Here’s a secret: I’m telling the truth.
So many comments on my posts about writing say something along the lines of, “I like to write, I just don’t think I’m very good at it.”
The good news is, this particular roadblock isn’t a very unique one. Everyone struggles with this — feeling like the loudest voice in their heads is the one saying their writing, to put it bluntly, sucks.
But there’s a difference between those who doubt, and crumble, and those who doubt, but hold themselves together long enough to write things down anyway.
I’m going to tell it to you straight, because I don’t think you can ever hear it too many times.
You’re better at writing than you think you are.
You might go months, even years, without anyone telling you that.
You might spend your whole life waiting for someone to prove your self-doubt wrong. But you shouldn’t.
At least some small part of you needs to believe you’re not a terrible writer. Even if it feels like you’re faking it. Even if you’re afraid no one else will ever agree with you.
Because much of what we have to cling to, when we’re evaluating our own creative worth, is ourselves. And the truths and lies we tell ourselves.
Sometimes, there’s a part of you that’s going to try to convince you that you aren’t good enough. That there’s a reason people don’t compliment your work enough. That you’re ridiculous if you truly believe you can make it in this world as a writer, when so many others just like you are walking around convinced of the exact same thing.
You will not always be able to shut that part of you up.
But you can continuously beat it over the head with the truth. Until it’s lies become whispers instead of screams. Until you can almost forget about it completely, though you never will fully.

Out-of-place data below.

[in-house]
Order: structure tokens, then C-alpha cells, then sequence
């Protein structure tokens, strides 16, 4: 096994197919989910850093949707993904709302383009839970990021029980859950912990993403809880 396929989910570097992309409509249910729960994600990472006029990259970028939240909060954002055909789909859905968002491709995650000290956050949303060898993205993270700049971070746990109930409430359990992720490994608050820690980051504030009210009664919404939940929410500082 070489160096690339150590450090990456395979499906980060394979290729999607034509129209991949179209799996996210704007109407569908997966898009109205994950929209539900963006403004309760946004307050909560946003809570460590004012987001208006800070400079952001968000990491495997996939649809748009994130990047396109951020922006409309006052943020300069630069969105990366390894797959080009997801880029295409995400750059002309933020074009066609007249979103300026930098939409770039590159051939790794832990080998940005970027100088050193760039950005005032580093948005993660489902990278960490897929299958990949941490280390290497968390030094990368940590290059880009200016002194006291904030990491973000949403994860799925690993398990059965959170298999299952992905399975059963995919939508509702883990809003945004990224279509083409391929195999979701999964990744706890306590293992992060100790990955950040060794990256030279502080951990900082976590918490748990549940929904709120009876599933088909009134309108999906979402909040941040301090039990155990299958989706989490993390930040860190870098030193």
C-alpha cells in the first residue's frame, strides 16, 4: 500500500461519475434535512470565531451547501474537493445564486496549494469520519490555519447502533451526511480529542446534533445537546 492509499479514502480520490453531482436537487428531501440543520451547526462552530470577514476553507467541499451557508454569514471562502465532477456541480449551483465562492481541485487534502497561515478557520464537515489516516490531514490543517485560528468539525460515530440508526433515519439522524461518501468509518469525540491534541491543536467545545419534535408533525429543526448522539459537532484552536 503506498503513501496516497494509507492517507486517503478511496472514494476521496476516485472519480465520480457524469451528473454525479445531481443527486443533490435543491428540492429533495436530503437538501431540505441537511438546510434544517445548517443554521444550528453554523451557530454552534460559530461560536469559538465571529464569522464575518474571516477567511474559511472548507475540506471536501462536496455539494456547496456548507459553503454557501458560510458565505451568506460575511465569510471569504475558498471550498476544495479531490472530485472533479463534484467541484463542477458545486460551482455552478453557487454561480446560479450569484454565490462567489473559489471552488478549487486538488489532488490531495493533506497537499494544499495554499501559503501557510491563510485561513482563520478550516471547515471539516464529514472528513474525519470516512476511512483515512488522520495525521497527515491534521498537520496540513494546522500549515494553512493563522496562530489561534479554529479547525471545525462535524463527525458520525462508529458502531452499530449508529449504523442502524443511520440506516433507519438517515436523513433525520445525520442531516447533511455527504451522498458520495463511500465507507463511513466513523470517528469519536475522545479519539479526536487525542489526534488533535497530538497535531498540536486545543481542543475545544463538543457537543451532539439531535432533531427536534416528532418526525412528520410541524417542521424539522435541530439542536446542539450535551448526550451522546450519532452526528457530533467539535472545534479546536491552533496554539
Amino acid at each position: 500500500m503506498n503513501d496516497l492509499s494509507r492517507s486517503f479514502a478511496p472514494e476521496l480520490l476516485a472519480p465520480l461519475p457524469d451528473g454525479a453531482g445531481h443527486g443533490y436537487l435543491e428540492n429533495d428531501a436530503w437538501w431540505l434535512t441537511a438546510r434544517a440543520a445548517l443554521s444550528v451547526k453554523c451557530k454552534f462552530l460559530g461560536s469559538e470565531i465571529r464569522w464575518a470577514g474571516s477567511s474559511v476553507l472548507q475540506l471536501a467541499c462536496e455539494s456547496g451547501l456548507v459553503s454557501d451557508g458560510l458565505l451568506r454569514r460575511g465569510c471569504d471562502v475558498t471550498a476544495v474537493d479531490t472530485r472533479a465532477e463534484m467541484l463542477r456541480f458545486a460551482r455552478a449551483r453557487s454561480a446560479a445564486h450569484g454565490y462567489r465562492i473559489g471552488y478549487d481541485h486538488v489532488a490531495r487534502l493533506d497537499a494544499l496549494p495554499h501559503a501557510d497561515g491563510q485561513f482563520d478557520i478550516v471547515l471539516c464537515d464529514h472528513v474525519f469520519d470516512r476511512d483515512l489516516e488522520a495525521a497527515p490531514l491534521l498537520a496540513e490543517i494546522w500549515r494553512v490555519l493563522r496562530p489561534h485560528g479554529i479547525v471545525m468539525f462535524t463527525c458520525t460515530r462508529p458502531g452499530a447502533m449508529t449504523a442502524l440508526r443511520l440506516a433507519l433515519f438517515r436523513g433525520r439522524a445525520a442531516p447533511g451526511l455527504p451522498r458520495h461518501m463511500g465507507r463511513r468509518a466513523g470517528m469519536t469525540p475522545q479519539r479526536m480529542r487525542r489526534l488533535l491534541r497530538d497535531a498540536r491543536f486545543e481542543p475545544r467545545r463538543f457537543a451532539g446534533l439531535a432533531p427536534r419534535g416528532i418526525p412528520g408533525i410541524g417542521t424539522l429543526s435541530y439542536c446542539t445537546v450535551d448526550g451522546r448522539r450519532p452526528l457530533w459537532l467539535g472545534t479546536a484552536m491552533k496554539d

When I tell you that you’re a better writer than your self-doubt will have you believe, I’m not saying you’re the best writer who has ever lived. I’m not saying you could necessarily pitch an idea to an editor right now and have your work go viral within weeks. No matter who you are, you likely still have a lot of work to do. It takes time to go from wanting to write good things to writing really good things.
But I am here to remind you that you’re likely a lot better at this than anyone who has ever said they wanted to write, yet has barely written a thing in their whole lives.
You might feel like you don’t know what you’re doing. Well, welcome to life as a writer. Half the time, we’re just slapping ink onto paper until something makes sense.
You have to keep going anyway.
No matter what, you have to do the best that you can. Because that’s the only way you can get better.
Better at writing. At coming up with ideas. At creating the things that terrify you, and pouring your heart and soul into them despite the fear and uncertainty.
Can you do that? Can you write, even when you don’t think you’re good at it?
Of course you can. We all do it. It’s those of us who keep doing it, no matter how much our confidence wavers, that go far.
Meg is the creator of Novelty Revisions, dedicated to helping writers put their ideas into words. She is a staff writer with The Cheat Sheet, a freelance editor and writer, and a 10-time NaNoWriMo winner. Follow Meg on Twitter for tweets about writing, food and nerdy things.